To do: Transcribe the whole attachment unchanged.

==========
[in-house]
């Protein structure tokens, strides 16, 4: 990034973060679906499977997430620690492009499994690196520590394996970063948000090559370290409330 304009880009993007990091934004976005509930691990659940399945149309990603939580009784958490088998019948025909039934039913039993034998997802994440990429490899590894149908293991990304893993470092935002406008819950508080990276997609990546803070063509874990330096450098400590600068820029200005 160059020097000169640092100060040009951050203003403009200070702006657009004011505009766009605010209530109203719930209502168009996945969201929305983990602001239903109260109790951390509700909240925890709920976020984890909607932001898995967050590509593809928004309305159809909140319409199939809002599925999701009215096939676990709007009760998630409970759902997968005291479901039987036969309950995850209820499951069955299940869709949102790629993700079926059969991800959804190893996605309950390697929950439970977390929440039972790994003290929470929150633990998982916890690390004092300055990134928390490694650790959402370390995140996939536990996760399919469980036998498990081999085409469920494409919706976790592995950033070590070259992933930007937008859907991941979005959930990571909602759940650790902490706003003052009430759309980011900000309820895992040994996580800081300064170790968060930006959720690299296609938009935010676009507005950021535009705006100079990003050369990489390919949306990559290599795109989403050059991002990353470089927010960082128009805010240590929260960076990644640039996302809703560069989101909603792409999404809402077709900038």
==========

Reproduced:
[in-house]
């Protein structure tokens, strides 16, 4: 990034973060679906499977997430620690492009499994690196520590394996970063948000090559370290409330 304009880009993007990091934004976005509930691990659940399945149309990603939580009784958490088998019948025909039934039913039993034998997802994440990429490899590894149908293991990304893993470092935002406008819950508080990276997609990546803070063509874990330096450098400590600068820029200005 160059020097000169640092100060040009951050203003403009200070702006657009004011505009766009605010209530109203719930209502168009996945969201929305983990602001239903109260109790951390509700909240925890709920976020984890909607932001898995967050590509593809928004309305159809909140319409199939809002599925999701009215096939676990709007009760998630409970759902997968005291479901039987036969309950995850209820499951069955299940869709949102790629993700079926059969991800959804190893996605309950390697929950439970977390929440039972790994003290929470929150633990998982916890690390004092300055990134928390490694650790959402370390995140996939536990996760399919469980036998498990081999085409469920494409919706976790592995950033070590070259992933930007937008859907991941979005959930990571909602759940650790902490706003003052009430759309980011900000309820895992040994996580800081300064170790968060930006959720690299296609938009935010676009507005950021535009705006100079990003050369990489390919949306990559290599795109989403050059991002990353470089927010960082128009805010240590929260960076990644640039996302809703560069989101909603792409999404809402077709900038």